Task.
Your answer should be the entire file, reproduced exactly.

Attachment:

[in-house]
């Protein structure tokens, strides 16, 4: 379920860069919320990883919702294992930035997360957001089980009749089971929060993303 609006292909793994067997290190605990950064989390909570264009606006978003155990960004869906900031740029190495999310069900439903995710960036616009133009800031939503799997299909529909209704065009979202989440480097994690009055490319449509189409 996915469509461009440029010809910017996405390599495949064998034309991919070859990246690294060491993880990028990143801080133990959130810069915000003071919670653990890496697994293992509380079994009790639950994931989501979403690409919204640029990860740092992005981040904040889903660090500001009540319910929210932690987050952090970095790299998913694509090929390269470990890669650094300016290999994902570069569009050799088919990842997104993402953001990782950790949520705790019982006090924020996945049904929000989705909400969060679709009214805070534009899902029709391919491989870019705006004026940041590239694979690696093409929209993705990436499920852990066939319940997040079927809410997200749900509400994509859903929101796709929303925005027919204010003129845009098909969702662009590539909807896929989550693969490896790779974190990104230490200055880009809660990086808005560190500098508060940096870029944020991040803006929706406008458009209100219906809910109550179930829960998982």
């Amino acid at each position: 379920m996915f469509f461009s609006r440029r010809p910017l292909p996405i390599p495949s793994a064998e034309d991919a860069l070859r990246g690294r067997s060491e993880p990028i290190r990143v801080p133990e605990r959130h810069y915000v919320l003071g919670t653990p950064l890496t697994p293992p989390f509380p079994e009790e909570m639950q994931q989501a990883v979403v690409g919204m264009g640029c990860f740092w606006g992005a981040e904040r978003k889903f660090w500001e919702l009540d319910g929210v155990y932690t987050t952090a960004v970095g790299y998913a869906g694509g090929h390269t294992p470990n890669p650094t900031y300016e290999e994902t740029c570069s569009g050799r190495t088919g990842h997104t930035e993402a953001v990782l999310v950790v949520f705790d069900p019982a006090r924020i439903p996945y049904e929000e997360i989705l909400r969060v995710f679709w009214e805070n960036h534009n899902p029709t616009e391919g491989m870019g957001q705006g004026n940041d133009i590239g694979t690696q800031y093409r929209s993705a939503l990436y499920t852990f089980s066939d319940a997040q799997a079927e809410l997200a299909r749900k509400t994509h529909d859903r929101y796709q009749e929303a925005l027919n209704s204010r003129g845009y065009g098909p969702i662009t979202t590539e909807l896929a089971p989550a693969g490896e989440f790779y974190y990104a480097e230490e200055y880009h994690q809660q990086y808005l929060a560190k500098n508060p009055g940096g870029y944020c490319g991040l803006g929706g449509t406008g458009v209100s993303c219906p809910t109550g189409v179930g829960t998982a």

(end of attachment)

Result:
[in-house]
């Protein structure tokens, strides 16, 4: 379920860069919320990883919702294992930035997360957001089980009749089971929060993303 609006292909793994067997290190605990950064989390909570264009606006978003155990960004869906900031740029190495999310069900439903995710960036616009133009800031939503799997299909529909209704065009979202989440480097994690009055490319449509189409 996915469509461009440029010809910017996405390599495949064998034309991919070859990246690294060491993880990028990143801080133990959130810069915000003071919670653990890496697994293992509380079994009790639950994931989501979403690409919204640029990860740092992005981040904040889903660090500001009540319910929210932690987050952090970095790299998913694509090929390269470990890669650094300016290999994902570069569009050799088919990842997104993402953001990782950790949520705790019982006090924020996945049904929000989705909400969060679709009214805070534009899902029709391919491989870019705006004026940041590239694979690696093409929209993705990436499920852990066939319940997040079927809410997200749900509400994509859903929101796709929303925005027919204010003129845009098909969702662009590539909807896929989550693969490896790779974190990104230490200055880009809660990086808005560190500098508060940096870029944020991040803006929706406008458009209100219906809910109550179930829960998982």
């Amino acid at each position: 379920m996915f469509f461009s609006r440029r010809p910017l292909p996405i390599p495949s793994a064998e034309d991919a860069l070859r990246g690294r067997s060491e993880p990028i290190r990143v801080p133990e605990r959130h810069y915000v919320l003071g919670t653990p950064l890496t697994p293992p989390f509380p079994e009790e909570m639950q994931q989501a990883v979403v690409g919204m264009g640029c990860f740092w606006g992005a981040e904040r978003k889903f660090w500001e919702l009540d319910g929210v155990y932690t987050t952090a960004v970095g790299y998913a869906g694509g090929h390269t294992p470990n890669p650094t900031y300016e290999e994902t740029c570069s569009g050799r190495t088919g990842h997104t930035e993402a953001v990782l999310v950790v949520f705790d069900p019982a006090r924020i439903p996945y049904e929000e997360i989705l909400r969060v995710f679709w009214e805070n960036h534009n899902p029709t616009e391919g491989m870019g957001q705006g004026n940041d133009i590239g694979t690696q800031y093409r929209s993705a939503l990436y499920t852990f089980s066939d319940a997040q799997a079927e809410l997200a299909r749900k509400t994509h529909d859903r929101y796709q009749e929303a925005l027919n209704s204010r003129g845009y065009g098909p969702i662009t979202t590539e909807l896929a089971p989550a693969g490896e989440f790779y974190y990104a480097e230490e200055y880009h994690q809660q990086y808005l929060a560190k500098n508060p009055g940096g870029y944020c490319g991040l803006g929706g449509t406008g458009v209100s993303c219906p809910t109550g189409v179930g829960t998982a």